You can have your website set up in a matter of minutes. Shopify takes care of all of the updates, security, and backups.
You also get a free domain, host your site on Shopify’s servers, and get a free SSL certificate included and set up in your monthly plan.
Shopify is the clear winner when it comes to ease of use and build time.
Both platforms give you plenty of third-party options when it comes to processing payments.
You can get them from each platform's app store.
The difference comes from the transaction fees you need to pay by using a third-party payment gateway.
With Shopify, if you don't use their default payment method Shopify Payments, you are charged with an additional 2% per transaction.
It goes down when you upgrade on a higher pricing plan, but still, it is an additional cost you have to incur per transaction.
With Woocommerce you have Stripe and Paypal built-in and many different third-party apps at no additional cost to you and you don't pay any additional fee for your customers paying through them.
So Woocomemrce is a clear winner here in terms of paying less for transaction fees.
So, you would need to read their list of supported countries and regions to see if the country where your business operates is on the list.
But for a quick overview, if your business is located in any of these countries/ regions you should be able to use Shopify Payments.
If your country is on the list, after you click on it you will be redirected to a Shopify domain for your country and language.
There you can find more details about Shopify payments in your specific country.
Also, just because your business operates in one of the countries that qualify for Shopify payments doesn't mean that every business can use Shopify's default payment method.
So, you can also check out the prohibited businesses section of the page right under the supported businesses by countries and regions.
If you want to learn more about Shopify payment, I am including the link to the mentioned page here.
Woocommerce is a free WordPress plugin, which means you would need to carry the costs of having your own wordpress site.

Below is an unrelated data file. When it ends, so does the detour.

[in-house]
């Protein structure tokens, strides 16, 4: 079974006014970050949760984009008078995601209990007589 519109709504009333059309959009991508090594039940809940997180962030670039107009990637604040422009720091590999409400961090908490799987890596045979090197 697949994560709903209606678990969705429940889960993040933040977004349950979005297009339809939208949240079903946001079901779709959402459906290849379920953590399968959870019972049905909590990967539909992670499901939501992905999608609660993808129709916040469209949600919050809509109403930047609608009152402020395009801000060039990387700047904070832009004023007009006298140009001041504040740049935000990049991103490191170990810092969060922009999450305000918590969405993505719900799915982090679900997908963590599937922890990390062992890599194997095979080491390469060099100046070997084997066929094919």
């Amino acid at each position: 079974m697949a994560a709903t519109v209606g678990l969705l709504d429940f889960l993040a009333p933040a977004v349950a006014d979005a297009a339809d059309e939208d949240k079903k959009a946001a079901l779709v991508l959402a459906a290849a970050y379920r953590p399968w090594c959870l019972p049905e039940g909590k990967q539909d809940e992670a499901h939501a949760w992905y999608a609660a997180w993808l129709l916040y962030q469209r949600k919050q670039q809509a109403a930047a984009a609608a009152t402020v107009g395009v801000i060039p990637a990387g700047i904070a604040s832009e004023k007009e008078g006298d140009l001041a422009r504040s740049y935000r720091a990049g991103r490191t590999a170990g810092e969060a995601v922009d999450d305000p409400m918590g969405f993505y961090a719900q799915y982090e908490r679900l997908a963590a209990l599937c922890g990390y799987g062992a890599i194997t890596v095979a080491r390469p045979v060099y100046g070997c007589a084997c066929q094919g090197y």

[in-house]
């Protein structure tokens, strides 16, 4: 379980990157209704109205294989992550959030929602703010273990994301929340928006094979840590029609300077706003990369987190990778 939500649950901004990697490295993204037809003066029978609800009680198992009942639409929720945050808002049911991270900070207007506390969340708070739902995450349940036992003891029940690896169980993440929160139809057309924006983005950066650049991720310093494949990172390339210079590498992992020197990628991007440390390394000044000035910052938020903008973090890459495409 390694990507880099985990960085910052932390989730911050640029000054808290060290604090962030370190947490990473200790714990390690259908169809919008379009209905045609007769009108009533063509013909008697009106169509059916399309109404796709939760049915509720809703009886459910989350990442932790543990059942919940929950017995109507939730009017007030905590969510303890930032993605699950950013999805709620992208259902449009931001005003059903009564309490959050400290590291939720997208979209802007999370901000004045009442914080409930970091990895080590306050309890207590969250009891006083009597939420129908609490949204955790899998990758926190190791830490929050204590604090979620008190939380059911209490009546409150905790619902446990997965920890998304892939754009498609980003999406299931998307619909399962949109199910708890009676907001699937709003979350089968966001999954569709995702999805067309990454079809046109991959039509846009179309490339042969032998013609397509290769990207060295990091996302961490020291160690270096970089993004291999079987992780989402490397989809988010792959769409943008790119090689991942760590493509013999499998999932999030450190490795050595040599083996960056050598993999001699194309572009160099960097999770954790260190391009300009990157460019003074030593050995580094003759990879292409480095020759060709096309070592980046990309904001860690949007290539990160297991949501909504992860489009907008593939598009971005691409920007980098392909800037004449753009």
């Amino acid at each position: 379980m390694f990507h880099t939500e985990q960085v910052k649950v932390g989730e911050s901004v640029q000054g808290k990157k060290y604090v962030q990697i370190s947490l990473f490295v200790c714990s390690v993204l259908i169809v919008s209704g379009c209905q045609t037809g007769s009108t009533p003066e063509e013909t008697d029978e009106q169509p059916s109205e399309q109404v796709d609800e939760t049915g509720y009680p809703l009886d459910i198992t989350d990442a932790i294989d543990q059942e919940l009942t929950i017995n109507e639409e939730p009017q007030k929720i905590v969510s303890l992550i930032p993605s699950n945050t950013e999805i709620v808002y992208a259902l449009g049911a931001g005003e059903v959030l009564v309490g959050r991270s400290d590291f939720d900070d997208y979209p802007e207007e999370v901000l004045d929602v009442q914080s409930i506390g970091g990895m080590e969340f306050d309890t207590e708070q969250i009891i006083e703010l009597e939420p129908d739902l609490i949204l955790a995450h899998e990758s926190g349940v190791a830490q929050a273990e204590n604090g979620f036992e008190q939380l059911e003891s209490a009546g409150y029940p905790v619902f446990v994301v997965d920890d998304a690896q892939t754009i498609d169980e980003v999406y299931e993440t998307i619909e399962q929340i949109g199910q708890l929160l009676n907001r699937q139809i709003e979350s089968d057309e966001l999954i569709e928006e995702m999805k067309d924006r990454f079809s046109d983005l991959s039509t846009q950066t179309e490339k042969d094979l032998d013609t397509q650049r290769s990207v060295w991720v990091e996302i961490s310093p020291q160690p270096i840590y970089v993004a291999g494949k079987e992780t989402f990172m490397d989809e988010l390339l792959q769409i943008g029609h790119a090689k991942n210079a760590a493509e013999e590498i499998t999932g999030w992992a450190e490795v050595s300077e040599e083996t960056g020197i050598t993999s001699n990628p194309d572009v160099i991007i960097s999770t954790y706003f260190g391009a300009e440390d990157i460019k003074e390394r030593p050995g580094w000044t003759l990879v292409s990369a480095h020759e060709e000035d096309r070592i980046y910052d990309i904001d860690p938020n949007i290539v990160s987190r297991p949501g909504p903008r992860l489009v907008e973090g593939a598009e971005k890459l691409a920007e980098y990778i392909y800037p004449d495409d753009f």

The base costs include:
So all of the above mentioned pretty much will depend on the hosting provider you chose.
With Shopify, you have all of the above mentioned built-in your monthly plan from the lowest to the highest price.
Woocommerce themselves recommend using Bluehost as your hosting provider because they have a built-in integration with the hosting software.
So for the starter plans, you would need to compare the Shopify basic plan(29$) vs the cost of creating a Wordpress site discussed earlier.
Purchasing a domain name, cheap hosting and an SSL certificate come around the 30-40$ yearly mark.
If we look at the starter costs we can pretty much see that although Woocommerce is free, the minimum costs for you to launch your store are pretty much the same.
So we need to take into account the additional costs that come up for both Shopify and Woocommerce such as:
It is no surprise here that Woocommerce is the winner when it comes to being budget-friendly.
As we mentioned earlier, all of the additional costs on our list are greater in Shopify. Especially the transaction fees can add up pretty fast.
To make things simple, we are going to include only the features unique to each platform.
To make things fair, we are also going to compare the default tools included in the Woocommerce plug-in vs the Shopify basic plan.
Key Shopify Features:
Key Woocommerce Features:
So our clear winner in terms of sales and store features by default is Shopify
Search Engine Optimization(SEO) is a great way to get a consistent flow of traffic each month if you successfully rank your product pages for a given keyword.
When you rank, depending on your position, you will pretty much get the same traffic each month without having to pay a single penny.
So, how does Woocomerce stack up against Shopify by default?
I am saying by default because some of the SEO benefits that come with Shopify you would have to do a bit of work integrating them in your Woocommerce store.